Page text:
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Journalism and Politics in West Virginia
In 1990, the New York Times wrote, "Government corruption was not invented in West Virginia. But there are people who contend that West Virginia officials have done more than their share over the years to develop state-of-the-art techniques in vote theft, contract kickbacks, influence peddling and good old-fashioned bribery, extortion, fraud, tax evasion and outright stealing." While investigating such events as the Invest Right scandal, Thomas Stafford, a former journalist for the Charleston Gazette, would find himself in a very precarious position. As a reporter he felt obligated to tell the whole truth, and he believed in the need to serve the public and those West Virginians who were being abused by a political machine. In Afflicting the Comfortable, Stafford relates such tales of the responsibility of journalism and politics in coordination with scandals that have unsettled the Mountain State over the past few decades. His probing would take him from the halls of Charleston to the center of our nation's ruling elite. Guided by his senses of duty, right, and fairness, he plunged head first into the misdeeds of West Virginia's politicians. His investigations would be the preface to the downfall of a governor and an administration that had robbed the state and the citizens of West Virginia for years.
Frank Kearns and the "Impossible Assignment" for CBS News
Frank Kearns was the go-to guy at CBS News for danger- ous stories in Africa and the Middle East in the 1950s, ‘60s, and early ‘70s. By his own account, he was nearly killed 114 times. He took stories that nobody else wanted to cover and was challenged to get them on the air when nobody cared about this part of the world. But his stories were warning shots for conflicts that play out in the headlines today.
In 1957, Senator John Kennedy described America’s view of the Algerian war for independence as the Eisenhower Administration’s “head in the sand policy.” So CBS News decided to find out what was really happening there and to determine where Algeria’s war for independence fit into the game plan for the Cold War. They sent Frank Kearns to find out.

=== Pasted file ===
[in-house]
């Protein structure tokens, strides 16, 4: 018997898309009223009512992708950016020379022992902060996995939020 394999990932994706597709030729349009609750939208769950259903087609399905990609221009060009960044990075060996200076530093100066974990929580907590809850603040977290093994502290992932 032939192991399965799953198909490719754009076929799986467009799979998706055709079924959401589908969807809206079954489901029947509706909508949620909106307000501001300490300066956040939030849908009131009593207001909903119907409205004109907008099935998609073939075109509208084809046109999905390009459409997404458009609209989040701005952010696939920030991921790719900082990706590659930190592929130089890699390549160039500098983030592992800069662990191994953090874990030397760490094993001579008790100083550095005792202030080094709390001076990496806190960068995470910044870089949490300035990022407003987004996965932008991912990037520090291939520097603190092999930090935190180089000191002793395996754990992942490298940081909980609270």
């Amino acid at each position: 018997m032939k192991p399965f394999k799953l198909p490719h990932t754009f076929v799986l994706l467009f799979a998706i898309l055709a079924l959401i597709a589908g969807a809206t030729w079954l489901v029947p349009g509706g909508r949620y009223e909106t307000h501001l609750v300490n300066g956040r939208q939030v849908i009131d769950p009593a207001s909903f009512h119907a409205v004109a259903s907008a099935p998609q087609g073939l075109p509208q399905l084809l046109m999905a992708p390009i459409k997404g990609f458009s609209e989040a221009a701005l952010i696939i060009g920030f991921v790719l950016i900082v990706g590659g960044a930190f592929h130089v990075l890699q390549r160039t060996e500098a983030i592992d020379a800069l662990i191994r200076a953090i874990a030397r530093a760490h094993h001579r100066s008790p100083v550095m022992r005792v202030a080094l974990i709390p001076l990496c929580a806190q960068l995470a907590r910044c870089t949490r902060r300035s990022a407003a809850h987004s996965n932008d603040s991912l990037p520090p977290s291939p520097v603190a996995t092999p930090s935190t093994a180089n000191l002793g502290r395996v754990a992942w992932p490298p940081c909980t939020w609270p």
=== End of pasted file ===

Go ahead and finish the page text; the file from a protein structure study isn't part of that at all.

Kearns took with him cameraman Yousef (“Joe”) Masraff and 400 pounds of gear, some of which they shed, and they hiked with FLN escorts from Tunisia, across a wide “no-man’s land,” and into the Aures Mountains of eastern Algeria, where the war was bloodiest. They carried no passports or visas. They dressed as Algerians. They refused to bear weapons. And they knew that if captured, they would be executed and left in unmarked graves. But their job as journalists was to seek the truth whatever it might turn out to be.
This is Frank Kearns’s diary.
"BEOWULF,LAW, AND THEMAKING OF GERMANIC ANTIQUITY"
WEST VIRGINIA IN THE GREAT DEPRESSION
In this paperback edition of An Appalachian New Deal: West Virginia in the Great Depression, Jerry Bruce Thomas examines the economic and social conditions of the state of West Virginia before, during, and after the Great Depression. Thomas’s exploration of personal papers by leading political and social figures, newspapers, and the published and unpublished records of federal, state, local, and private agencies, traces a region’s response to an economic depression and a presidential stimulus program. This dissection of federal and state policies implemented under Franklin D. Roosevelt’s New Deal program reveals the impact of poverty upon political, gender, race, and familial relations within the Mountain State—and the entire country. Through An Appalachian New Deal, Thomas documents the stories of ordinary citizens who survived a period of economic crisis and echoes a message from our nation’s past to a new generation enduring financial hardship and uncertainty.
West Virginia and the Perils of the New Machine Age, 1945-1972
As the long boom of post-World War II economic expansion spread across the globe, dreams of white picket fences, democratic ideals, and endless opportunities flourished within the United States. Middle America experienced a period of affluent stability built upon a modern age of industrialization. Yet for the people of Appalachia, this new era brought economic, social, and environmental devastation, preventing many from realizing the American Dream. Some families suffered in silence; some joined a mass exodus from the mountains; while others, trapped by unemployment, poverty, illness, and injury became dependent upon welfare. As the one state most completely Appalachian, West Virginia symbolized the region's dilemma, even as it provided much of the labor and natural resources that fueled the nation's prosperity.
An Appalachian Reawakening: West Virginia and the Perils of the New Machine Age, 1945-1972 recounts the difficulties the state of West Virginia faced during the post-World War II period. While documenting this turmoil, this valuable analysis also traces the efforts of the New Frontier and Great Society programs, which stimulated maximum feasible participation and lead to the ultimate rise of grass roots activities and organizations that improved life and labor in the region and undermined the notion of Appalachian fatalism.
Politics and Poetry in Eleventh-Century England
n Beowulf and the Grendel-kin: Politics and Poetry in Eleventh-Century England, Helen Damico presents the first concentrated discussion of the initiatory two-thirds of Beowulf’s 3,182 lines in the context of the sociopolitically turbulent years that composed the first half of the eleventh century in Anglo-Danish England. Beowulf and the Grendel-Kin lays out the story of Beowulf, not as a monster narrative nor a folklorish nor solely a legendary tale, but rather as a poem of its time, a historical allegory coping with and reconfiguring sociopolitical events of the first half of eleventh-century Anglo-Saxon England.